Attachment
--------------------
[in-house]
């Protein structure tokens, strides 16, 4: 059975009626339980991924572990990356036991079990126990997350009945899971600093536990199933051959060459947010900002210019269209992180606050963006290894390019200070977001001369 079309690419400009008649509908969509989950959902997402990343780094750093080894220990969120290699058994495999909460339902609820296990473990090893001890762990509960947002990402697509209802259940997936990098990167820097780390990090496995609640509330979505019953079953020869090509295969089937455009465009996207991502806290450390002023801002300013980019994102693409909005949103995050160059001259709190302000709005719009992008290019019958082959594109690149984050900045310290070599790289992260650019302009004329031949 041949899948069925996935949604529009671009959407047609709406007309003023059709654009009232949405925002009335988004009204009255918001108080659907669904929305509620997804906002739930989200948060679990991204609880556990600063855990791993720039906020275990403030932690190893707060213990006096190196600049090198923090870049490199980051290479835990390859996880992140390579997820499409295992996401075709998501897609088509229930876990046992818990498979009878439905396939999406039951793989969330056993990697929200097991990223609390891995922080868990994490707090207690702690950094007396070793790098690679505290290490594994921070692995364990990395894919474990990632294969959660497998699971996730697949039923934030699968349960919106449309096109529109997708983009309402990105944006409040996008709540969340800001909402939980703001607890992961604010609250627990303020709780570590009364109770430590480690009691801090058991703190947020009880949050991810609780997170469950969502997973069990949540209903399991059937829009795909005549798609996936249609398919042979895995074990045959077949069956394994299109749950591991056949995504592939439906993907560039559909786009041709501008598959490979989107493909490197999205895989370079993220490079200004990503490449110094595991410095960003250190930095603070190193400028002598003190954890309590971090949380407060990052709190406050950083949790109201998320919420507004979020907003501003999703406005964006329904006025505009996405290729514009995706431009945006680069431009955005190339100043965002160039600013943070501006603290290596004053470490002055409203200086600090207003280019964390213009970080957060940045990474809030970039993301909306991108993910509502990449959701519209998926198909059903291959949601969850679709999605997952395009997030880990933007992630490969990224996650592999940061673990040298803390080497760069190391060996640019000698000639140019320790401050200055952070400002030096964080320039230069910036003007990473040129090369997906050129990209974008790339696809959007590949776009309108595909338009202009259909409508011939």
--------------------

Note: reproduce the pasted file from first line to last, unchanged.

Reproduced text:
[in-house]
């Protein structure tokens, strides 16, 4: 059975009626339980991924572990990356036991079990126990997350009945899971600093536990199933051959060459947010900002210019269209992180606050963006290894390019200070977001001369 079309690419400009008649509908969509989950959902997402990343780094750093080894220990969120290699058994495999909460339902609820296990473990090893001890762990509960947002990402697509209802259940997936990098990167820097780390990090496995609640509330979505019953079953020869090509295969089937455009465009996207991502806290450390002023801002300013980019994102693409909005949103995050160059001259709190302000709005719009992008290019019958082959594109690149984050900045310290070599790289992260650019302009004329031949 041949899948069925996935949604529009671009959407047609709406007309003023059709654009009232949405925002009335988004009204009255918001108080659907669904929305509620997804906002739930989200948060679990991204609880556990600063855990791993720039906020275990403030932690190893707060213990006096190196600049090198923090870049490199980051290479835990390859996880992140390579997820499409295992996401075709998501897609088509229930876990046992818990498979009878439905396939999406039951793989969330056993990697929200097991990223609390891995922080868990994490707090207690702690950094007396070793790098690679505290290490594994921070692995364990990395894919474990990632294969959660497998699971996730697949039923934030699968349960919106449309096109529109997708983009309402990105944006409040996008709540969340800001909402939980703001607890992961604010609250627990303020709780570590009364109770430590480690009691801090058991703190947020009880949050991810609780997170469950969502997973069990949540209903399991059937829009795909005549798609996936249609398919042979895995074990045959077949069956394994299109749950591991056949995504592939439906993907560039559909786009041709501008598959490979989107493909490197999205895989370079993220490079200004990503490449110094595991410095960003250190930095603070190193400028002598003190954890309590971090949380407060990052709190406050950083949790109201998320919420507004979020907003501003999703406005964006329904006025505009996405290729514009995706431009945006680069431009955005190339100043965002160039600013943070501006603290290596004053470490002055409203200086600090207003280019964390213009970080957060940045990474809030970039993301909306991108993910509502990449959701519209998926198909059903291959949601969850679709999605997952395009997030880990933007992630490969990224996650592999940061673990040298803390080497760069190391060996640019000698000639140019320790401050200055952070400002030096964080320039230069910036003007990473040129090369997906050129990209974008790339696809959007590949776009309108595909338009202009259909409508011939």